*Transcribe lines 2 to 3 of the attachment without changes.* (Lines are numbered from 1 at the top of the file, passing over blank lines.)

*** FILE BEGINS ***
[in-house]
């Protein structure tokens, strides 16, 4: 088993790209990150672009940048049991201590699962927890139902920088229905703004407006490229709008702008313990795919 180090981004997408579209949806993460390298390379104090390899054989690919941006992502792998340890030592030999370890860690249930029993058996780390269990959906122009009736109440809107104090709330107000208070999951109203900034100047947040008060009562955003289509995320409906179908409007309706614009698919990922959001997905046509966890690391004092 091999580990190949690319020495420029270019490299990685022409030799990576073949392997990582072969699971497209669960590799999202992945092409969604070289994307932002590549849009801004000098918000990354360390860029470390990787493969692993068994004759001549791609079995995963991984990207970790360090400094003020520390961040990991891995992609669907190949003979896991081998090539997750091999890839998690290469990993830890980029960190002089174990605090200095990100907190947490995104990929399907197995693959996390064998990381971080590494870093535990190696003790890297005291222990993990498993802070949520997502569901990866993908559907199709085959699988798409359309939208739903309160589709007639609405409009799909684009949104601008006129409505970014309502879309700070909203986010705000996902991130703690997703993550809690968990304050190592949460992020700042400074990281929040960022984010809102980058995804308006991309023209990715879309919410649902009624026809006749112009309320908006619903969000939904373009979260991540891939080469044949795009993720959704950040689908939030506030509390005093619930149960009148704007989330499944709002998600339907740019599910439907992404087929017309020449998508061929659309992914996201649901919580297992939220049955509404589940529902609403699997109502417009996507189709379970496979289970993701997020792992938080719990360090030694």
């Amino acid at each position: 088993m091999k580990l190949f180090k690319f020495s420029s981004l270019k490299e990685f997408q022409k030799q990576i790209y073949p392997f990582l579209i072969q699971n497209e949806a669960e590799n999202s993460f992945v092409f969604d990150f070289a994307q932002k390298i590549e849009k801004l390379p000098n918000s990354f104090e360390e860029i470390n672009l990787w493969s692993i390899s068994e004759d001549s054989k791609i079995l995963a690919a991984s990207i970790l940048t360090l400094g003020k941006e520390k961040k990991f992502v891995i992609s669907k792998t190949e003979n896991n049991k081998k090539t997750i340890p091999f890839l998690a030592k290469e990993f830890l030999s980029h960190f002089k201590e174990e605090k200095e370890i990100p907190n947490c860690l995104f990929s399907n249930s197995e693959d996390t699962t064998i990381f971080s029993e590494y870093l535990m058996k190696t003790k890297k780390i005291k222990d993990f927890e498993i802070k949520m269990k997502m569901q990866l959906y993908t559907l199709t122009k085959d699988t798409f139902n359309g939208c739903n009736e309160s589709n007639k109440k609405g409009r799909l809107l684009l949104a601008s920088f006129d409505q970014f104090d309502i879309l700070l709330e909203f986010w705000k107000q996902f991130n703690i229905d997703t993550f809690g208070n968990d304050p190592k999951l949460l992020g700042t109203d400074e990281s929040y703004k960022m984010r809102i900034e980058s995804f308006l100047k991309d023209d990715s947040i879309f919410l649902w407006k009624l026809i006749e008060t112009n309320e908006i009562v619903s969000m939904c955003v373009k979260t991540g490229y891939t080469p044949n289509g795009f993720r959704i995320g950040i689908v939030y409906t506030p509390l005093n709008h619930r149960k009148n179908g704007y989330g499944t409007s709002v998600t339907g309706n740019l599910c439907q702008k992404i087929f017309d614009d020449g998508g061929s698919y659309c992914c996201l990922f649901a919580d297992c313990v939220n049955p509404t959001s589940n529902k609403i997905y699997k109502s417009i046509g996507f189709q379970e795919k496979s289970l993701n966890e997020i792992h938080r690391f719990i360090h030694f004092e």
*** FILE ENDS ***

């Protein structure tokens, strides 16, 4: 088993790209990150672009940048049991201590699962927890139902920088229905703004407006490229709008702008313990795919 180090981004997408579209949806993460390298390379104090390899054989690919941006992502792998340890030592030999370890860690249930029993058996780390269990959906122009009736109440809107104090709330107000208070999951109203900034100047947040008060009562955003289509995320409906179908409007309706614009698919990922959001997905046509966890690391004092 091999580990190949690319020495420029270019490299990685022409030799990576073949392997990582072969699971497209669960590799999202992945092409969604070289994307932002590549849009801004000098918000990354360390860029470390990787493969692993068994004759001549791609079995995963991984990207970790360090400094003020520390961040990991891995992609669907190949003979896991081998090539997750091999890839998690290469990993830890980029960190002089174990605090200095990100907190947490995104990929399907197995693959996390064998990381971080590494870093535990190696003790890297005291222990993990498993802070949520997502569901990866993908559907199709085959699988798409359309939208739903309160589709007639609405409009799909684009949104601008006129409505970014309502879309700070909203986010705000996902991130703690997703993550809690968990304050190592949460992020700042400074990281929040960022984010809102980058995804308006991309023209990715879309919410649902009624026809006749112009309320908006619903969000939904373009979260991540891939080469044949795009993720959704950040689908939030506030509390005093619930149960009148704007989330499944709002998600339907740019599910439907992404087929017309020449998508061929659309992914996201649901919580297992939220049955509404589940529902609403699997109502417009996507189709379970496979289970993701997020792992938080719990360090030694």
């Amino acid at each position: 088993m091999k580990l190949f180090k690319f020495s420029s981004l270019k490299e990685f997408q022409k030799q990576i790209y073949p392997f990582l579209i072969q699971n497209e949806a669960e590799n999202s993460f992945v092409f969604d990150f070289a994307q932002k390298i590549e849009k801004l390379p000098n918000s990354f104090e360390e860029i470390n672009l990787w493969s692993i390899s068994e004759d001549s054989k791609i079995l995963a690919a991984s990207i970790l940048t360090l400094g003020k941006e520390k961040k990991f992502v891995i992609s669907k792998t190949e003979n896991n049991k081998k090539t997750i340890p091999f890839l998690a030592k290469e990993f830890l030999s980029h960190f002089k201590e174990e605090k200095e370890i990100p907190n947490c860690l995104f990929s399907n249930s197995e693959d996390t699962t064998i990381f971080s029993e590494y870093l535990m058996k190696t003790k890297k780390i005291k222990d993990f927890e498993i802070k949520m269990k997502m569901q990866l959906y993908t559907l199709t122009k085959d699988t798409f139902n359309g939208c739903n009736e309160s589709n007639k109440k609405g409009r799909l809107l684009l949104a601008s920088f006129d409505q970014f104090d309502i879309l700070l709330e909203f986010w705000k107000q996902f991130n703690i229905d997703t993550f809690g208070n968990d304050p190592k999951l949460l992020g700042t109203d400074e990281s929040y703004k960022m984010r809102i900034e980058s995804f308006l100047k991309d023209d990715s947040i879309f919410l649902w407006k009624l026809i006749e008060t112009n309320e908006i009562v619903s969000m939904c955003v373009k979260t991540g490229y891939t080469p044949n289509g795009f993720r959704i995320g950040i689908v939030y409906t506030p509390l005093n709008h619930r149960k009148n179908g704007y989330g499944t409007s709002v998600t339907g309706n740019l599910c439907q702008k992404i087929f017309d614009d020449g998508g061929s698919y659309c992914c996201l990922f649901a919580d297992c313990v939220n049955p509404t959001s589940n529902k609403i997905y699997k109502s417009i046509g996507f189709q379970e795919k496979s289970l993701n966890e997020i792992h938080r690391f719990i360090h030694f004092e």